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Messerschmitt Me 246C Adler

by Mike Braun


Messerschmitt Me 246C Adler

images by Alan Del Paggio


Tamiya's 1/48 scale Dinah is available online from Squadron.com




In 1942 the Luftwaffe found itself sorely in need of a fast, high-flying, twin engine aircraft. The Messerschmitt Me 110 was ineffective in its intended role and the Me 210 was an aeronautical disaster. The German High command seriously considered license building the Mitsubishi Ki-46. 

Through the Nippon-German technical exchange program, a few Ki-46s were evaluated. It was soon discovered that although it was an excellent aircraft, its total lack of defenses, (crew and airframe amor plating, self-sealing fuel tanks, etc.) made it unsuitable for war in Europe.

But what if...



The Messerschmitt Me 246C Adler (Eagle)


The History That Might Have Been...

Because of the lacklustre performance of the Messerschmitt Bf 110 and the debacle of the Me 210, Professor Willy Messerschmitt was ordered to improve and produce the vaunted Japanese design. Shamed into submission, he began a successful production run of high altitude photo-reconnaissance aircraft. The Me 146 series was essentially a copy of the Japanese design substituting BMW 801A engines for the Mitsubishi powerplants. 

In 1944 the need for an even faster and higher flying photo-bird was realized and the Me 146 was radically modified. The rear cockpit was removed and the vacated area filled with larger fuel tanks and a water-methanol boost tank. The now single seat cockpit was reinforced to allow for pressurization. The wingspan was increased from 48 feet, 3 inches to 62 feet, 5 inches. To counteract engine torque and improve directional stability a new, taller tail similar to the Me-262 was installed. A large rudder trim tab and variable tailplane incidence adjusted the attitude of the aircraft as the large amount of fuel was spent. 

The powerplants were the BMW 801 TJ, modified to use two turbo-superchargers and large intercoolers. Driving VS-9 propellers, these powerplants were capable of generating 2200 horsepower at an amazing 40,000 feet. In emergencies or while flying over the photo-target area, MW-50 water-methanol injection could be engaged, adding another 300 hp per engine. With 5000 hp, cockpit pressurization, and the large wing area, altitudes of over 50,000 ft at speeds in excess of 500 mph were easily attainable. 



To increase range the aircraft's design had come full circle. All armor plating, self-sealing fuel tanks, and any unnecessary equipment was removed to make room to carry as much fuel as possible. Speed and altitude were its only defense. A Loft 21C telescopic range finding sighting system controlled the long-range cameras. To use the sight the pilot set the autopilot, swung the control column to the side, knelt forward, and using the controls on the sight, flew the aircraft much like a bombardier using a Norden bombsight.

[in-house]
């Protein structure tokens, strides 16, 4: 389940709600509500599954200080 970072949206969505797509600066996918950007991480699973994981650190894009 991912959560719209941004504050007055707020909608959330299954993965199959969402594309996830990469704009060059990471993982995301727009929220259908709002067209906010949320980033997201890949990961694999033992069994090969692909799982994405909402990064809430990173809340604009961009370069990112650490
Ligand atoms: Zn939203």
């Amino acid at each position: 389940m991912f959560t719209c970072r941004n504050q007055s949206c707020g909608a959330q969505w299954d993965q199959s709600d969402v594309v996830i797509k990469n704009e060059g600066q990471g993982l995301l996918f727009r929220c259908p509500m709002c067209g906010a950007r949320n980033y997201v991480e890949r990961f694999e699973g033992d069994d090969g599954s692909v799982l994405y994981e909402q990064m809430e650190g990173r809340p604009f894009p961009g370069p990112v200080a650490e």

Had the Germans developed such an aircraft, the "eyes" of their forces could have foreseen much of what the Allies had planned during 1944 and 1945, and possibly delayed the end of the war until more of the radical "Wonder Weapons" could have been utilized… hypothetically speaking!



Building the Adler


Tamiya's Dinah is a beautiful kit of a beautiful aircraft. I wanted to do something a bit different and while reading that the Luftwaffe actually did test a few Dinahs the idea came to me. 

Building "dreamed up" hypothetical models is a way for me to relax after the intense, self-imposed rivet counting associated with my usual modeling projects.

For the Adler, I started by cutting down the rear fuselage and filling the area in with sheet plastic. 



The tail was borrowed from an old Monogram Me-262, as were the extensions for the wing tips and the main wheels. The engine cowlings are a $4.00 swap-meet scored Highflight conversion to build a Ju-88 G-1 out of the less than perfect Hobbycraft kit. The prop blades and spinners were bagged from two of my many DML Fw 190 D-9 kits. (Wurger Mechanic prop and spinners are now in my 190 boxes) The oil cooler and intercooler scoops were cobbled up out of the spare parts box along with little extra doo-dads to spruce up the cockpit. The exhaust pipes are resin copies of some Ki 44 Tojo pipes. 

The paint scheme is pure speculation depicting what I think a high altitude aircraft should look like.

Markings came from various decal sheets. The nose art was cut from black decal film and depicts an eagle carrying a camera. 





I had tons of fun building this model. One of the highest compliments I have ever had for any of my models came from several people wanting to know if I had resin copies of the parts so they could build their own Adlers!



Additional Images


Click the thumbnails below to view larger images:

Model, Images and Article Copyright © 2002 by Mike Braun
Images Copyright © 2002 by Alan Del Paggio
Page Created 02 Januray 2002
Last updated 04 June 2007

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